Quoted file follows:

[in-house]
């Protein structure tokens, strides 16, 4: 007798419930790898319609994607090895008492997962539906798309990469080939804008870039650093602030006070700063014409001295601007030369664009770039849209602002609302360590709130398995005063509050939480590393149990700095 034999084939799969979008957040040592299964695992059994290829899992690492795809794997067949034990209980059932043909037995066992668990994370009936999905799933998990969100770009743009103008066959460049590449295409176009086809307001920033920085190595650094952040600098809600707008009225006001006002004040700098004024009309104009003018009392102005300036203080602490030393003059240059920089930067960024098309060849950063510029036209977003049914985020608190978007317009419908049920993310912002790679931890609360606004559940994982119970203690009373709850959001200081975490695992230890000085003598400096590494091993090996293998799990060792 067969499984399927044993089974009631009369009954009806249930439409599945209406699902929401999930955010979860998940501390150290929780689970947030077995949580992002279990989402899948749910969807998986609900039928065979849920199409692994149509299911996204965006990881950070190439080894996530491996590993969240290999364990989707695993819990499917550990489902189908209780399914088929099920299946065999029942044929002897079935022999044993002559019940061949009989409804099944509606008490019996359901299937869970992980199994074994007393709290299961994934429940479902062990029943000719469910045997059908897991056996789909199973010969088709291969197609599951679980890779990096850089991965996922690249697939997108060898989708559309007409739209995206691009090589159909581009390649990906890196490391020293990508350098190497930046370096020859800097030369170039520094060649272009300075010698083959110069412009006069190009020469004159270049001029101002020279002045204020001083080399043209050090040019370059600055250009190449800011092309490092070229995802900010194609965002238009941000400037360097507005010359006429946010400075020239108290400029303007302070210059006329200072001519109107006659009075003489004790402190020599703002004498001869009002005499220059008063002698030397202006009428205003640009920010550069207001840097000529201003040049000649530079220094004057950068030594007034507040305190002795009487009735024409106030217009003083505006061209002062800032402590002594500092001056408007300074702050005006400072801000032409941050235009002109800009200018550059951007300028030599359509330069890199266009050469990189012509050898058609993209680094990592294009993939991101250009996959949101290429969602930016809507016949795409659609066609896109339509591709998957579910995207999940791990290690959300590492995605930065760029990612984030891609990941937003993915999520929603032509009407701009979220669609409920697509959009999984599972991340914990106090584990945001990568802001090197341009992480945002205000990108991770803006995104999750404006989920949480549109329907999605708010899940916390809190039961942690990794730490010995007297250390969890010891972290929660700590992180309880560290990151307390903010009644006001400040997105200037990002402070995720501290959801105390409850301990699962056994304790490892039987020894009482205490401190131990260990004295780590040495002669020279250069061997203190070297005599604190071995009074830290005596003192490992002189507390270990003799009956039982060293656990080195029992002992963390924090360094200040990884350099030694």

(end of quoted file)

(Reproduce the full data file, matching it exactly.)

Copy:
[in-house]
């Protein structure tokens, strides 16, 4: 007798419930790898319609994607090895008492997962539906798309990469080939804008870039650093602030006070700063014409001295601007030369664009770039849209602002609302360590709130398995005063509050939480590393149990700095 034999084939799969979008957040040592299964695992059994290829899992690492795809794997067949034990209980059932043909037995066992668990994370009936999905799933998990969100770009743009103008066959460049590449295409176009086809307001920033920085190595650094952040600098809600707008009225006001006002004040700098004024009309104009003018009392102005300036203080602490030393003059240059920089930067960024098309060849950063510029036209977003049914985020608190978007317009419908049920993310912002790679931890609360606004559940994982119970203690009373709850959001200081975490695992230890000085003598400096590494091993090996293998799990060792 067969499984399927044993089974009631009369009954009806249930439409599945209406699902929401999930955010979860998940501390150290929780689970947030077995949580992002279990989402899948749910969807998986609900039928065979849920199409692994149509299911996204965006990881950070190439080894996530491996590993969240290999364990989707695993819990499917550990489902189908209780399914088929099920299946065999029942044929002897079935022999044993002559019940061949009989409804099944509606008490019996359901299937869970992980199994074994007393709290299961994934429940479902062990029943000719469910045997059908897991056996789909199973010969088709291969197609599951679980890779990096850089991965996922690249697939997108060898989708559309007409739209995206691009090589159909581009390649990906890196490391020293990508350098190497930046370096020859800097030369170039520094060649272009300075010698083959110069412009006069190009020469004159270049001029101002020279002045204020001083080399043209050090040019370059600055250009190449800011092309490092070229995802900010194609965002238009941000400037360097507005010359006429946010400075020239108290400029303007302070210059006329200072001519109107006659009075003489004790402190020599703002004498001869009002005499220059008063002698030397202006009428205003640009920010550069207001840097000529201003040049000649530079220094004057950068030594007034507040305190002795009487009735024409106030217009003083505006061209002062800032402590002594500092001056408007300074702050005006400072801000032409941050235009002109800009200018550059951007300028030599359509330069890199266009050469990189012509050898058609993209680094990592294009993939991101250009996959949101290429969602930016809507016949795409659609066609896109339509591709998957579910995207999940791990290690959300590492995605930065760029990612984030891609990941937003993915999520929603032509009407701009979220669609409920697509959009999984599972991340914990106090584990945001990568802001090197341009992480945002205000990108991770803006995104999750404006989920949480549109329907999605708010899940916390809190039961942690990794730490010995007297250390969890010891972290929660700590992180309880560290990151307390903010009644006001400040997105200037990002402070995720501290959801105390409850301990699962056994304790490892039987020894009482205490401190131990260990004295780590040495002669020279250069061997203190070297005599604190071995009074830290005596003192490992002189507390270990003799009956039982060293656990080195029992002992963390924090360094200040990884350099030694």